Tuesday, April 25, 2017

Caste discourse in Bengal always remained uncomfortable! Vidya Bhushan Rawat

Caste discourse in Bengal always remained uncomfortable!

Vidya Bhushan Rawat

Caste discourse in Bengal always remained uncomfortable for many since the beginning but under the left government's 35 years rule it was too difficult but now Mamta has learnt a lot from them. This is the irony in India that opponents learn from each other and follow the same dictates. After staying in Kolkata for a couple of days, I was invited by a group of dynamic young creative activists to Nalikul, a small town, a few kilometers away from famously known 'Singur'. I was supposed to speak on caste and its influence in our minds and what may be way out. These friends had booked a hall for the talk. I arrived at Nalikul on 24th evening around 530 pm since I was given time frame that the talk would start at 6 pm. When we reach to our friends place, we were informed that the booking that they made was cancelled just a few hours earlier. The hall owner was under tremendous pressure not to allow. It is not that we were organising a huge meeting but a small interaction on the issue. The owner of the hall, I was told, was close associate of a Trinamul Congress leader.

But we were not deterred. We got a place which was semi constructed where this group of young boys and girls set and I can tell you candidly that it was a very satisfactory session. It started nearly 730 and went on till late 1230 pm with each participant deeply engrossed in the discussion. It was not a preaching but a conversation despite i thoroughly enjoyed and perhaps so did the participants.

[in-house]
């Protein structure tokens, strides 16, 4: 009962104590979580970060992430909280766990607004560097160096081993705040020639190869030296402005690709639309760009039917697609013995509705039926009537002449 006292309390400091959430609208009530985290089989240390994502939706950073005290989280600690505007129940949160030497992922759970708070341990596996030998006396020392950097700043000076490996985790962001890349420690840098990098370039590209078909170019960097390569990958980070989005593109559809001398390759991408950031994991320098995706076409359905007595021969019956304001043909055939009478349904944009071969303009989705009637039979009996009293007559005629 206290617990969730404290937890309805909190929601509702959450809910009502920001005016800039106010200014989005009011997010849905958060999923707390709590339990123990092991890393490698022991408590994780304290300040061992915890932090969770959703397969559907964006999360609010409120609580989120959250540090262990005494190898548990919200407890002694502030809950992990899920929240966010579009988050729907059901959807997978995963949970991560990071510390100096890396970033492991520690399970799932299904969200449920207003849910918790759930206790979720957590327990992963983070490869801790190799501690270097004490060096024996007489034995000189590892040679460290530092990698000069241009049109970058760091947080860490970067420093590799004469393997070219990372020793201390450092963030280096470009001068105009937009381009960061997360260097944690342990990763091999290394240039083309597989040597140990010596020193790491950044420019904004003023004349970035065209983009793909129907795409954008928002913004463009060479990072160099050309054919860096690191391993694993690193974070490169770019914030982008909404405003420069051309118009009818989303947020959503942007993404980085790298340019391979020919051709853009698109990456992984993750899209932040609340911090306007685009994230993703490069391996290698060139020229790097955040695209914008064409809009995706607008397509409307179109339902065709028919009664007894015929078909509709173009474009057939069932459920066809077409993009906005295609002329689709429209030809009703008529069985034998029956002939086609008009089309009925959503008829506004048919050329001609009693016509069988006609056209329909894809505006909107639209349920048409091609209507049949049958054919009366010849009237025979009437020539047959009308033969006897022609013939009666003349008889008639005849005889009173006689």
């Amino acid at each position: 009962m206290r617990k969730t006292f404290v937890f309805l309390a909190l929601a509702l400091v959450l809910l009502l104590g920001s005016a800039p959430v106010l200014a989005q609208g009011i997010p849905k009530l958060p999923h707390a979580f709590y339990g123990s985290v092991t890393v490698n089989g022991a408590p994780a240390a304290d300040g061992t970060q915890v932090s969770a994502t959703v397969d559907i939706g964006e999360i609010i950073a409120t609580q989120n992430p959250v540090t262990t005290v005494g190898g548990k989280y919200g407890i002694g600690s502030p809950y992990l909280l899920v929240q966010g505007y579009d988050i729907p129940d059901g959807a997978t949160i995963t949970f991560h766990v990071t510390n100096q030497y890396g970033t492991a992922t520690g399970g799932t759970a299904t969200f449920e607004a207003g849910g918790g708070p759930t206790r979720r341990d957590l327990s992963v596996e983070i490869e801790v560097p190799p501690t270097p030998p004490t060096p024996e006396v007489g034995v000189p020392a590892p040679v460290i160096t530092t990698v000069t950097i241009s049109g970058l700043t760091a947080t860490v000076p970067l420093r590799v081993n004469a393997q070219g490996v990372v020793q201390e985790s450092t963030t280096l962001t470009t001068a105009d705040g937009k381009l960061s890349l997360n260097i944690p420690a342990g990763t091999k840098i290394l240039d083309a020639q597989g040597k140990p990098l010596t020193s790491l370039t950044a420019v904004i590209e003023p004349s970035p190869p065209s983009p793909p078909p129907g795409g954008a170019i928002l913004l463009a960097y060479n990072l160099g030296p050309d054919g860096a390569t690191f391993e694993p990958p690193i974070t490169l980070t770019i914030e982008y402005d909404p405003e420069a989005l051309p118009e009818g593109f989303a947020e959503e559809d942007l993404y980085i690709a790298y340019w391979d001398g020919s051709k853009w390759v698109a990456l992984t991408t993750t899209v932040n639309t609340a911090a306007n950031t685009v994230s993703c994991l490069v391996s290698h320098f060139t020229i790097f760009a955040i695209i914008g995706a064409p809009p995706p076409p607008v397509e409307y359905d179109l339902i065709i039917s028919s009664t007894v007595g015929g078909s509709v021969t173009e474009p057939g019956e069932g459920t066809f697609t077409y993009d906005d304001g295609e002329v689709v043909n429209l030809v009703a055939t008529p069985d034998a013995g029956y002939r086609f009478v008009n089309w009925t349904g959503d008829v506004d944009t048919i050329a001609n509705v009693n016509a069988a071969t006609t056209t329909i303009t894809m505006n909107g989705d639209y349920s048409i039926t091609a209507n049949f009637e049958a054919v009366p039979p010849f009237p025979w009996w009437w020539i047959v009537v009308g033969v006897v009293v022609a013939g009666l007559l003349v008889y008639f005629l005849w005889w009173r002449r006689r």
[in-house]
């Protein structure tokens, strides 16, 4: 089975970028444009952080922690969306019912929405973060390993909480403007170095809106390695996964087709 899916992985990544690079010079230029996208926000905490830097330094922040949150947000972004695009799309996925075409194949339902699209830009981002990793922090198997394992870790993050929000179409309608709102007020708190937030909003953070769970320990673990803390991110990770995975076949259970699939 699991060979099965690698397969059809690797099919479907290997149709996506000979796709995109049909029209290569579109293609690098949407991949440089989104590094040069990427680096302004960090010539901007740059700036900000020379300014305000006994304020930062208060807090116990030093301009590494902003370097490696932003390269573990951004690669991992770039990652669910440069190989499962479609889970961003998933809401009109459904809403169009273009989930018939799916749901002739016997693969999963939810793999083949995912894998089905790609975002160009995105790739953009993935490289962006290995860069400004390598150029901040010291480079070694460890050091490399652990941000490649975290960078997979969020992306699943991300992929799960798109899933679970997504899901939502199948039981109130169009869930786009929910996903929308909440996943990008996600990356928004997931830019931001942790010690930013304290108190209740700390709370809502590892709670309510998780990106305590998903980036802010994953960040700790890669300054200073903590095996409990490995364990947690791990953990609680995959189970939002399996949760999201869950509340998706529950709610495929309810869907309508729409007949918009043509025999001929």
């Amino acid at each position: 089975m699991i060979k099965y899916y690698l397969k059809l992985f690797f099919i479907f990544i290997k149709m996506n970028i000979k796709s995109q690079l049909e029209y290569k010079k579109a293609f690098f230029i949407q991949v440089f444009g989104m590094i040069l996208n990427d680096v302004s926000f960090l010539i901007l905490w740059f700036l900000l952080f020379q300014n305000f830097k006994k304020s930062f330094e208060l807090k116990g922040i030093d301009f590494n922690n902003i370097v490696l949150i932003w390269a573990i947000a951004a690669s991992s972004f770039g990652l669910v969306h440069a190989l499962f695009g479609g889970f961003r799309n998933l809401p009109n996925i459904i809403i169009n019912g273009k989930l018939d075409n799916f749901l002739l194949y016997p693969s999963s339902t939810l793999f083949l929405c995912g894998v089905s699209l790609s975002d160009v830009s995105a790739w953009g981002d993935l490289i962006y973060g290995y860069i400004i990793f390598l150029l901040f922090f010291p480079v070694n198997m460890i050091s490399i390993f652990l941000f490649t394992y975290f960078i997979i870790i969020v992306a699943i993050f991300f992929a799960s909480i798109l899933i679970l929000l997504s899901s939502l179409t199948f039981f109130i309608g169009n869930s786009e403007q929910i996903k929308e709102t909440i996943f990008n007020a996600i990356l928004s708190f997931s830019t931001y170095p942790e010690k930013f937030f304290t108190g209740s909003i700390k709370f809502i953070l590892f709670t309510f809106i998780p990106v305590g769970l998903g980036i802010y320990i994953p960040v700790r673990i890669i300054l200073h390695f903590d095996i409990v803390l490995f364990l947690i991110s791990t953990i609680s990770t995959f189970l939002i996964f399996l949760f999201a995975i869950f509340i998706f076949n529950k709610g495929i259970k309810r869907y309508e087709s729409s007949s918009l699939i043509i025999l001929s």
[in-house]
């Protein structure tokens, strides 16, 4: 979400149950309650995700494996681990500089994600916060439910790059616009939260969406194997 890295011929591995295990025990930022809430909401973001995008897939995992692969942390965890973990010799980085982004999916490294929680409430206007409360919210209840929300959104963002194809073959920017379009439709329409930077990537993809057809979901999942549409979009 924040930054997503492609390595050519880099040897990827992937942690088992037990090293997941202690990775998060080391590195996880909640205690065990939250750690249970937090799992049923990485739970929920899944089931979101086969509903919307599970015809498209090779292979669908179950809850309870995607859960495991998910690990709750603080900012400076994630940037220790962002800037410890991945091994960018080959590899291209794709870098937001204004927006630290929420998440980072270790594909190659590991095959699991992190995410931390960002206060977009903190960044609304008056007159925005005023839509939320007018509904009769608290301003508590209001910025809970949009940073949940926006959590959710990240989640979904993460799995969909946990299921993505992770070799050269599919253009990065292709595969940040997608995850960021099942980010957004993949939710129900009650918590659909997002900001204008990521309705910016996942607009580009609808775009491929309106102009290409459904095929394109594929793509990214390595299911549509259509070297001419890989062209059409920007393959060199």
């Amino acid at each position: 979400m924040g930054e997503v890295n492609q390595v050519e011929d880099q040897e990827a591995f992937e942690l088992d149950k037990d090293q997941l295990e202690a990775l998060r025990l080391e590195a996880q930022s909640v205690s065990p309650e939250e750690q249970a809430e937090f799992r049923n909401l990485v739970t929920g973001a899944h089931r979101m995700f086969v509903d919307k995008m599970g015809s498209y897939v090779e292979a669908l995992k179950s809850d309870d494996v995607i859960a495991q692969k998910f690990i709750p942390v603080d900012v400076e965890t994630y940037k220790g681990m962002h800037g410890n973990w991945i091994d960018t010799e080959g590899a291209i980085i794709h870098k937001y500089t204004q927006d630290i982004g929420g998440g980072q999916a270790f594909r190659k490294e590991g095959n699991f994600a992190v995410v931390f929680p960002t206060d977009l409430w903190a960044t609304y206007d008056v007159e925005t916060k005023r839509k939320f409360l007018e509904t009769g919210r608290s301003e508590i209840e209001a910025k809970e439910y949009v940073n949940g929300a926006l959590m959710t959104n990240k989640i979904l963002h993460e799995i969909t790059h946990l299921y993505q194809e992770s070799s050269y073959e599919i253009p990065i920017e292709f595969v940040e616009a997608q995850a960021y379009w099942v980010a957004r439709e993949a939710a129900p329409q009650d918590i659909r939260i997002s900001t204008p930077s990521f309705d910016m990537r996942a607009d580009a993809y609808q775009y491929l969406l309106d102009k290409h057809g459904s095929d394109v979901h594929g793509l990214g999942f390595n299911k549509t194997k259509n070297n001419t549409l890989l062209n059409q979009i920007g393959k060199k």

Bengal is sitting on a volcano of communal hatred which might erupt any time if not taken on head on administratively as well as politically. Already, we are witnessing saffron upsurge at many places. The threat is real and signs are visible.

Bengal constitute nearly 25-30% Muslim population and 20% Dalit population. Together they can change the destiny of the state which has a history of working together which the Bangla nationalism brought. Will Bengal rise up and defeat the fanatics ? It will not be possible unless there is a strong Dalit Muslim OBC alliance in the state. So far the brahmanical leadership of all the political parties have desisted speaking on it because it means the 'sacred' domain of the power will have to be debrahmanised but the time has come now to talk about castes in Bengal. Most of the Bengali Muslims are actually Dalit-Pasmanda Muslims and therefore their alliance with Dalits will be natural yet there is no discourse. The Bengali intellectual class would not like to cede their privileged positions to Dalits and they realise that it will be the Hindutva which can keep their interest safe and hence the love for saffron among this elite is growing. Saffron politics is long term based. They would like to polarise Bengal therefore it is time to talk strongly on the Alliance building between various unrepresented marginalised sections which has been been marginalised by the brahmanical elite of Bengal.

Vidya Bhushan Rawat
April 25th, 2017

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